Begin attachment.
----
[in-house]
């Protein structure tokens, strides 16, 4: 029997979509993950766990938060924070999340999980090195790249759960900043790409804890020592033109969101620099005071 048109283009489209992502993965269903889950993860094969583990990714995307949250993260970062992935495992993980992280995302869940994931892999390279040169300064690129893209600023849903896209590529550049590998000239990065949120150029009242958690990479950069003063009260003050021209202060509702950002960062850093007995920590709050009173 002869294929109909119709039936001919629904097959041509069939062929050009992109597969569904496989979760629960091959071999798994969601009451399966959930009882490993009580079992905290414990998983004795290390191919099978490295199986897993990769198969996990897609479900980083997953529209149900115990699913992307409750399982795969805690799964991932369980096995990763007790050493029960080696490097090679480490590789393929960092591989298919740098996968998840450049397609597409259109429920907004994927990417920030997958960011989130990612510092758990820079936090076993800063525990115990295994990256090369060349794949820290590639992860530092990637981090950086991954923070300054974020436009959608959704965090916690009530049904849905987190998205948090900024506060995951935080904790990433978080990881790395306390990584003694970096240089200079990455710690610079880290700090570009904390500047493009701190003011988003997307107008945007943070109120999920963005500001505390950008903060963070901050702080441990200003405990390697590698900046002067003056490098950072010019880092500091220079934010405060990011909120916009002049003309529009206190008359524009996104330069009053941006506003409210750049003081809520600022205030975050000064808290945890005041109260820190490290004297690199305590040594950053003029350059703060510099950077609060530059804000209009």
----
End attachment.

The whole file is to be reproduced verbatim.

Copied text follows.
[in-house]
């Protein structure tokens, strides 16, 4: 029997979509993950766990938060924070999340999980090195790249759960900043790409804890020592033109969101620099005071 048109283009489209992502993965269903889950993860094969583990990714995307949250993260970062992935495992993980992280995302869940994931892999390279040169300064690129893209600023849903896209590529550049590998000239990065949120150029009242958690990479950069003063009260003050021209202060509702950002960062850093007995920590709050009173 002869294929109909119709039936001919629904097959041509069939062929050009992109597969569904496989979760629960091959071999798994969601009451399966959930009882490993009580079992905290414990998983004795290390191919099978490295199986897993990769198969996990897609479900980083997953529209149900115990699913992307409750399982795969805690799964991932369980096995990763007790050493029960080696490097090679480490590789393929960092591989298919740098996968998840450049397609597409259109429920907004994927990417920030997958960011989130990612510092758990820079936090076993800063525990115990295994990256090369060349794949820290590639992860530092990637981090950086991954923070300054974020436009959608959704965090916690009530049904849905987190998205948090900024506060995951935080904790990433978080990881790395306390990584003694970096240089200079990455710690610079880290700090570009904390500047493009701190003011988003997307107008945007943070109120999920963005500001505390950008903060963070901050702080441990200003405990390697590698900046002067003056490098950072010019880092500091220079934010405060990011909120916009002049003309529009206190008359524009996104330069009053941006506003409210750049003081809520600022205030975050000064808290945890005041109260820190490290004297690199305590040594950053003029350059703060510099950077609060530059804000209009």